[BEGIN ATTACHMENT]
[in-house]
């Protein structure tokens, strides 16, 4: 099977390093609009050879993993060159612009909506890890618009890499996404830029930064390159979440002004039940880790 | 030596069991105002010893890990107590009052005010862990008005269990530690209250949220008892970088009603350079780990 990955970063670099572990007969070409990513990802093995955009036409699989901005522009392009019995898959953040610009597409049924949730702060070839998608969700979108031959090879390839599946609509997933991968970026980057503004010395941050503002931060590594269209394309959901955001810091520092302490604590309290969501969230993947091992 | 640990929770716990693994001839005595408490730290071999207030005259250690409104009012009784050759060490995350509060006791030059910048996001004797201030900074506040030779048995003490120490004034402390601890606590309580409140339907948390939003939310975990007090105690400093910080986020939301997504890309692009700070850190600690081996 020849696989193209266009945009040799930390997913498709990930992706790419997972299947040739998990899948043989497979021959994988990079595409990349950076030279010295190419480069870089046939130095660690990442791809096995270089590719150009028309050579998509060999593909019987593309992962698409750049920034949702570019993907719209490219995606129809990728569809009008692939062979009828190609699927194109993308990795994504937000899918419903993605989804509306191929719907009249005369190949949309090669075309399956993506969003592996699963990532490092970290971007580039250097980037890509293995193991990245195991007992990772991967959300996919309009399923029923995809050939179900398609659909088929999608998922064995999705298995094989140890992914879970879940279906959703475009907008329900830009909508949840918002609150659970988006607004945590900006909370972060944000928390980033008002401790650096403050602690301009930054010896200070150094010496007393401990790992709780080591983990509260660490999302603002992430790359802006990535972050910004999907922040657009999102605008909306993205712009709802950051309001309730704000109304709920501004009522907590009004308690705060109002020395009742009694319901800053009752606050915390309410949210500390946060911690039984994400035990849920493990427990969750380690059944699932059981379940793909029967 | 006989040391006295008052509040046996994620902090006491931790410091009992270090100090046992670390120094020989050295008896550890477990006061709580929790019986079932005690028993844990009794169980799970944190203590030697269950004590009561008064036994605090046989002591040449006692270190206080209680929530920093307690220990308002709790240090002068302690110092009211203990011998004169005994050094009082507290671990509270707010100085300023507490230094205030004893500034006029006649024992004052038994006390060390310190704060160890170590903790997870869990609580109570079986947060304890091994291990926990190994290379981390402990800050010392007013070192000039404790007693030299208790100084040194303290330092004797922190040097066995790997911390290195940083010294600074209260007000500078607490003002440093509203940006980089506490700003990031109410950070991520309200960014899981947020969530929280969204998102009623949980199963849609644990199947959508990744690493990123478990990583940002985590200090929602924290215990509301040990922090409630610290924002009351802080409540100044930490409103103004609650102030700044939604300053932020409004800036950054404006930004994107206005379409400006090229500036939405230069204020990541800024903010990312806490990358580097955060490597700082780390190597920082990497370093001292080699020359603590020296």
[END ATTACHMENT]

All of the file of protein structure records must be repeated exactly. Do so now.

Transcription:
[in-house]
């Protein structure tokens, strides 16, 4: 099977390093609009050879993993060159612009909506890890618009890499996404830029930064390159979440002004039940880790 | 030596069991105002010893890990107590009052005010862990008005269990530690209250949220008892970088009603350079780990 990955970063670099572990007969070409990513990802093995955009036409699989901005522009392009019995898959953040610009597409049924949730702060070839998608969700979108031959090879390839599946609509997933991968970026980057503004010395941050503002931060590594269209394309959901955001810091520092302490604590309290969501969230993947091992 | 640990929770716990693994001839005595408490730290071999207030005259250690409104009012009784050759060490995350509060006791030059910048996001004797201030900074506040030779048995003490120490004034402390601890606590309580409140339907948390939003939310975990007090105690400093910080986020939301997504890309692009700070850190600690081996 020849696989193209266009945009040799930390997913498709990930992706790419997972299947040739998990899948043989497979021959994988990079595409990349950076030279010295190419480069870089046939130095660690990442791809096995270089590719150009028309050579998509060999593909019987593309992962698409750049920034949702570019993907719209490219995606129809990728569809009008692939062979009828190609699927194109993308990795994504937000899918419903993605989804509306191929719907009249005369190949949309090669075309399956993506969003592996699963990532490092970290971007580039250097980037890509293995193991990245195991007992990772991967959300996919309009399923029923995809050939179900398609659909088929999608998922064995999705298995094989140890992914879970879940279906959703475009907008329900830009909508949840918002609150659970988006607004945590900006909370972060944000928390980033008002401790650096403050602690301009930054010896200070150094010496007393401990790992709780080591983990509260660490999302603002992430790359802006990535972050910004999907922040657009999102605008909306993205712009709802950051309001309730704000109304709920501004009522907590009004308690705060109002020395009742009694319901800053009752606050915390309410949210500390946060911690039984994400035990849920493990427990969750380690059944699932059981379940793909029967 | 006989040391006295008052509040046996994620902090006491931790410091009992270090100090046992670390120094020989050295008896550890477990006061709580929790019986079932005690028993844990009794169980799970944190203590030697269950004590009561008064036994605090046989002591040449006692270190206080209680929530920093307690220990308002709790240090002068302690110092009211203990011998004169005994050094009082507290671990509270707010100085300023507490230094205030004893500034006029006649024992004052038994006390060390310190704060160890170590903790997870869990609580109570079986947060304890091994291990926990190994290379981390402990800050010392007013070192000039404790007693030299208790100084040194303290330092004797922190040097066995790997911390290195940083010294600074209260007000500078607490003002440093509203940006980089506490700003990031109410950070991520309200960014899981947020969530929280969204998102009623949980199963849609644990199947959508990744690493990123478990990583940002985590200090929602924290215990509301040990922090409630610290924002009351802080409540100044930490409103103004609650102030700044939604300053932020409004800036950054404006930004994107206005379409400006090229500036939405230069204020990541800024903010990312806490990358580097955060490597700082780390190597920082990497370093001292080699020359603590020296």